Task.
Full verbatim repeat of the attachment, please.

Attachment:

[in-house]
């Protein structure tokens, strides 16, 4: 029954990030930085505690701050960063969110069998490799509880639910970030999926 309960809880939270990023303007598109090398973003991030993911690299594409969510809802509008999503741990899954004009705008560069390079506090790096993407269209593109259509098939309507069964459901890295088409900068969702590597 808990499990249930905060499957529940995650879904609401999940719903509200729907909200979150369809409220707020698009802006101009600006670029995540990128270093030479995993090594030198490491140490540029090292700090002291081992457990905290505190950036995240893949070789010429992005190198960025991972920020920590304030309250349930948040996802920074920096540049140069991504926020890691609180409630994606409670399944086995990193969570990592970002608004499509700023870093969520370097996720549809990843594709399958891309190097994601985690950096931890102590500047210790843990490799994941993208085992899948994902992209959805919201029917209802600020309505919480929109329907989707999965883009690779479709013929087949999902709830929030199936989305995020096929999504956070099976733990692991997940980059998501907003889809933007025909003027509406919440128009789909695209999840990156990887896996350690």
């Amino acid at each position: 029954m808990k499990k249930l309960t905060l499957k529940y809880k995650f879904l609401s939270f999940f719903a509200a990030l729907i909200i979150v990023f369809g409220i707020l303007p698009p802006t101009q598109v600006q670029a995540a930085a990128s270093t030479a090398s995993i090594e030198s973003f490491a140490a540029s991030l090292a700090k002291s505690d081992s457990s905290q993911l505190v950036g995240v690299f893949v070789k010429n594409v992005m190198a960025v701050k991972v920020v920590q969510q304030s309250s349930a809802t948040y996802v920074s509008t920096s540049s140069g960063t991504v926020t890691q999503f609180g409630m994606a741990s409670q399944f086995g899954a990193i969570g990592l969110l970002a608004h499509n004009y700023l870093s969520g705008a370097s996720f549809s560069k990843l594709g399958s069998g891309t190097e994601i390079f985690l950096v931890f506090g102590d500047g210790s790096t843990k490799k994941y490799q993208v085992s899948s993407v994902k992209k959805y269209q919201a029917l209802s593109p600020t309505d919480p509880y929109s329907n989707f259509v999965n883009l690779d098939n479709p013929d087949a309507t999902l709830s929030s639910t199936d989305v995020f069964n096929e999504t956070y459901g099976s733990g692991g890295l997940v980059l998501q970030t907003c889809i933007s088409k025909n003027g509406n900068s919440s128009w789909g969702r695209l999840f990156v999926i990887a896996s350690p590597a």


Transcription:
[in-house]
């Protein structure tokens, strides 16, 4: 029954990030930085505690701050960063969110069998490799509880639910970030999926 309960809880939270990023303007598109090398973003991030993911690299594409969510809802509008999503741990899954004009705008560069390079506090790096993407269209593109259509098939309507069964459901890295088409900068969702590597 808990499990249930905060499957529940995650879904609401999940719903509200729907909200979150369809409220707020698009802006101009600006670029995540990128270093030479995993090594030198490491140490540029090292700090002291081992457990905290505190950036995240893949070789010429992005190198960025991972920020920590304030309250349930948040996802920074920096540049140069991504926020890691609180409630994606409670399944086995990193969570990592970002608004499509700023870093969520370097996720549809990843594709399958891309190097994601985690950096931890102590500047210790843990490799994941993208085992899948994902992209959805919201029917209802600020309505919480929109329907989707999965883009690779479709013929087949999902709830929030199936989305995020096929999504956070099976733990692991997940980059998501907003889809933007025909003027509406919440128009789909695209999840990156990887896996350690």
């Amino acid at each position: 029954m808990k499990k249930l309960t905060l499957k529940y809880k995650f879904l609401s939270f999940f719903a509200a990030l729907i909200i979150v990023f369809g409220i707020l303007p698009p802006t101009q598109v600006q670029a995540a930085a990128s270093t030479a090398s995993i090594e030198s973003f490491a140490a540029s991030l090292a700090k002291s505690d081992s457990s905290q993911l505190v950036g995240v690299f893949v070789k010429n594409v992005m190198a960025v701050k991972v920020v920590q969510q304030s309250s349930a809802t948040y996802v920074s509008t920096s540049s140069g960063t991504v926020t890691q999503f609180g409630m994606a741990s409670q399944f086995g899954a990193i969570g990592l969110l970002a608004h499509n004009y700023l870093s969520g705008a370097s996720f549809s560069k990843l594709g399958s069998g891309t190097e994601i390079f985690l950096v931890f506090g102590d500047g210790s790096t843990k490799k994941y490799q993208v085992s899948s993407v994902k992209k959805y269209q919201a029917l209802s593109p600020t309505d919480p509880y929109s329907n989707f259509v999965n883009l690779d098939n479709p013929d087949a309507t999902l709830s929030s639910t199936d989305v995020f069964n096929e999504t956070y459901g099976s733990g692991g890295l997940v980059l998501q970030t907003c889809i933007s088409k025909n003027g509406n900068s919440s128009w789909g969702r695209l999840f990156v999926i990887a896996s350690p590597a």